The UK Border Agency announced  “for the year from 6 April 2012 to 5 April 2013, a maximum of 20,700 skilled workers can come to the UK under Tier 2 (General) to do jobs with an annual salary below £150,000.

There is no limit on the number of workers coming to the UK to do jobs with an annual salary of £150,000 or above.

New Zealand: Skills Thicker Than Blood

 Like Australia, New Zealand gives more visa allocations to Skilled Migrants as opposed to those who are seeking permanent residency through Family sponsorship.

 There are different Residency Application Substreams in New Zealand: Business/Skilled, Family Sponsored and International Humanitarian.  In its latest Residency Statistics published, NZ Immigration Service shows total Business & Skills at 20,540 in 1997098; jumped to 34,824 in 2004-05 then returned to the 27,000 average level in 2010-11, tapering to 25,167 the year after,

 Meanwhile, Family Sponsored visa allocations for both capped and uncapped categories had 8,728 in 2004-05; increased to 10,173 in 2004-05 and remaining steady in the 10,000 level till 2010-11, moving up to 12,168 in 2011-12.

 The international/humanitarian stream mirrors the same level of increase in the same periods: 2,873 in 1997-98, 5,317 in 2004-05 and 3,191 in 2010-11.  The migration flow is not likely to change in 2013.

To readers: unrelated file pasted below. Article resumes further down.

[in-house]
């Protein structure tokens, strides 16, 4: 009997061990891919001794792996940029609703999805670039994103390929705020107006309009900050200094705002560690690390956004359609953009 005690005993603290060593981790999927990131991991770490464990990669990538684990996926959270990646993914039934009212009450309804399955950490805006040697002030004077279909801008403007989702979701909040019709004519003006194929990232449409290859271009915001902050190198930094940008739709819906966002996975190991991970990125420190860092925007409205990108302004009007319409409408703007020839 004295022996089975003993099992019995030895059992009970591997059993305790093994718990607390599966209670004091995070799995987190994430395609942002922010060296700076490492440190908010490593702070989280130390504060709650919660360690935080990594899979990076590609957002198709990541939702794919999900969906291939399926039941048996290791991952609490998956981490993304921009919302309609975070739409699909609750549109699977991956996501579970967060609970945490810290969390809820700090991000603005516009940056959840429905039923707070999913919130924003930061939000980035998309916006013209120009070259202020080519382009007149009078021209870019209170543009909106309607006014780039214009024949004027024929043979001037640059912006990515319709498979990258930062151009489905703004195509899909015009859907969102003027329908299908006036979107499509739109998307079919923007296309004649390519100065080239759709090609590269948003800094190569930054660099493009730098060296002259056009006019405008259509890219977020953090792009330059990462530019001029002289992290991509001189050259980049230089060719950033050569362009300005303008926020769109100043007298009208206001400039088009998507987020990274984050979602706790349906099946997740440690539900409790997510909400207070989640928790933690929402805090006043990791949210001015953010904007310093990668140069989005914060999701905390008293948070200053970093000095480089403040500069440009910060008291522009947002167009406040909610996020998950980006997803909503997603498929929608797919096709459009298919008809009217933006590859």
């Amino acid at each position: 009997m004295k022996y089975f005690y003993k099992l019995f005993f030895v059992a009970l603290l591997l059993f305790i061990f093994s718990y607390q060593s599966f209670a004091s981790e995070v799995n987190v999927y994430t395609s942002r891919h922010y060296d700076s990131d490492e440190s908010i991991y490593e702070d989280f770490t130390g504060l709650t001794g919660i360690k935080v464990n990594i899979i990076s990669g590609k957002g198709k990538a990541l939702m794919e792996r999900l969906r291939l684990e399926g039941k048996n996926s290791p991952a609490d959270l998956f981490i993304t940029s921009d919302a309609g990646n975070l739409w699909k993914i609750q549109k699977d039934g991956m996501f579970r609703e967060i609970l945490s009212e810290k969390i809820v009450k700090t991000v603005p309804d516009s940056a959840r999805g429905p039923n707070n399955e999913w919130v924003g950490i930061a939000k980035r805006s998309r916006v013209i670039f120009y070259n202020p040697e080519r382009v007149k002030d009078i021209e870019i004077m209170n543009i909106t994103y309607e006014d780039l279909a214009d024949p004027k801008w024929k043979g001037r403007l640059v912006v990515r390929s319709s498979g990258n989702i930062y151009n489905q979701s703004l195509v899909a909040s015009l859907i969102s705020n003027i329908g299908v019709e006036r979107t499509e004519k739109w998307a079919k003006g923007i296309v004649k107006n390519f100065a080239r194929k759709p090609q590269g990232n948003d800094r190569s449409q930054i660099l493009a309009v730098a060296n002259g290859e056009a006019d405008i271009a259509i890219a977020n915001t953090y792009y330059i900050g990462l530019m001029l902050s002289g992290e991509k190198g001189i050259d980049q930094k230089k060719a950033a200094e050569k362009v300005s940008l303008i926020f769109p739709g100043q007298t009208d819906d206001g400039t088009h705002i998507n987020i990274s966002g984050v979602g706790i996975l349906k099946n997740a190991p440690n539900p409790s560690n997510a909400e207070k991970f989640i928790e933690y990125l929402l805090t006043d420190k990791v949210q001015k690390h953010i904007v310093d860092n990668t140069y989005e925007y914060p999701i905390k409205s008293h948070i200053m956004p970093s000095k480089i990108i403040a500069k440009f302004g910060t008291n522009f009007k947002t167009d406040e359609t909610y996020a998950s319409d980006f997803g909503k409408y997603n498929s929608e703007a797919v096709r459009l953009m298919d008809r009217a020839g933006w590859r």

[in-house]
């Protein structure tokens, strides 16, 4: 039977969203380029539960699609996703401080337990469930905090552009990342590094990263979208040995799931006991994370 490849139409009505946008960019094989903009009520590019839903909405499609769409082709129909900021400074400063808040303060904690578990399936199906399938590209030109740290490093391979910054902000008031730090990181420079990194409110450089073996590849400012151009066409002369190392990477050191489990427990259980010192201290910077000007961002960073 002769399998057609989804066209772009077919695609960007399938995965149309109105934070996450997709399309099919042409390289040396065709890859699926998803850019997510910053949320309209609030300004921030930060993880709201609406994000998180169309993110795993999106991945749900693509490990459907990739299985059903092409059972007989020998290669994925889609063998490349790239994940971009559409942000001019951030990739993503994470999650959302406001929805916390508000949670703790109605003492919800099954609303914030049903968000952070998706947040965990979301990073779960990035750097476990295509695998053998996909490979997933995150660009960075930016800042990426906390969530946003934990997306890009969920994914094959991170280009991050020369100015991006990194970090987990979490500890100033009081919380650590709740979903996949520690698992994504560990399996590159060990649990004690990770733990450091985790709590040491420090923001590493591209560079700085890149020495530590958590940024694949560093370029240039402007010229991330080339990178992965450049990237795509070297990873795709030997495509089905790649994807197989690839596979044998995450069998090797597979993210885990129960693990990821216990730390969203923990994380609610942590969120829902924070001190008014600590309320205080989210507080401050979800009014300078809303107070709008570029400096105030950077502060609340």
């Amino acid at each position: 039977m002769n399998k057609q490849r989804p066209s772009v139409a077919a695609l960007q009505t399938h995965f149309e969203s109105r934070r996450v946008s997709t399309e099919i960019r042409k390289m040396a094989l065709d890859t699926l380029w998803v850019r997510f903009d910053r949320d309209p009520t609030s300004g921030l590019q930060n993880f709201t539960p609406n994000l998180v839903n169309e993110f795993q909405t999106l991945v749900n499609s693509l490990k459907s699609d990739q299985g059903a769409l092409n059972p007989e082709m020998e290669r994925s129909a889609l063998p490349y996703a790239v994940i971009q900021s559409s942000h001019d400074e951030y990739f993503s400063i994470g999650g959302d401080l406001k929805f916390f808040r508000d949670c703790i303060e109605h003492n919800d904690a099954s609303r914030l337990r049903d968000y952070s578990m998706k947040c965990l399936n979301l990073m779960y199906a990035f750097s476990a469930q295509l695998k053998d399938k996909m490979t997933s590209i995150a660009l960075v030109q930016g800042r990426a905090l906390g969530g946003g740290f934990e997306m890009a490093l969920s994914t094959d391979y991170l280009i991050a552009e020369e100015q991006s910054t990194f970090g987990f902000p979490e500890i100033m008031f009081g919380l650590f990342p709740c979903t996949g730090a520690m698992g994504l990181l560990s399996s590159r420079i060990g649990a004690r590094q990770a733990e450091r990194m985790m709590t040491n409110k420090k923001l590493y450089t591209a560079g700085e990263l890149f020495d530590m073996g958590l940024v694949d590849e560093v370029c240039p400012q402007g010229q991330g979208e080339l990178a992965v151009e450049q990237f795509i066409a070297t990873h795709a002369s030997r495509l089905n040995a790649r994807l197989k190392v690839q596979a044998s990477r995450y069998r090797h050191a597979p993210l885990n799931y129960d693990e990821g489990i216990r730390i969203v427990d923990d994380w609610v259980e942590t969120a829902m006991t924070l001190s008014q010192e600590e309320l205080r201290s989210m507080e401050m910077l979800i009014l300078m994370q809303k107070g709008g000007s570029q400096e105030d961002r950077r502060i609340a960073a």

One Million a Year in the USA

 Six years after the 1990 Act (which dramatically increased the visa allocation for both the Family and Employment-based categories, the total number of immigrant visas issued to foreign nationals (in the non-quota and preference categories) was 915,900 with Mexico on top with 163,572 and the Philippines a distant second at 55,876.

 The 1990 Immigration Act created a flexible annual cap with a worldwide limit of 675,000 which includes 480,000 family-sponsored immigrants, 140,000 employment-based and 55,000 for winners in the diversity visa program (for countries with less than 50,000 annual immigrant visa applicants yearly). The countries which traditionally have oversubscribed their quotas were excluded, among them Mexico, the Philippines, China and India.

 In 2010, the immigrant visa issued worldwide was 1,042,625 and 1,062,040 in 2011.  Of this total, 410,209 were from Asia, 95,429 from Europe. Migrants from America (Canada and Newfoundland, Mexico, Caribbean totaled 426,981 in 2010 and 423,277 the year after.

 While there had been hot debates on whether to suspend or slow down migration numbers, the yearly allocation and immigrant visa issued are likely to remain in the one million level since the quota and exclusion from numerical limits of spouses, minor children, parents of US citizens are results of laws passed by the US Congress.

 With immigrants showing their strength in numbers, spelling the difference in state and presidential elections, reducing the current visa numbers is not likely, especially with a slow but continuing recovery - despite the dreaded fiscal cliff.

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About the Author

Crispin Aranda

Crispin Aranda

Crispin R. Aranda is an established International Visa Conselor and Immigrant Advocate. He is the president of IVC and is in several migration radio programs.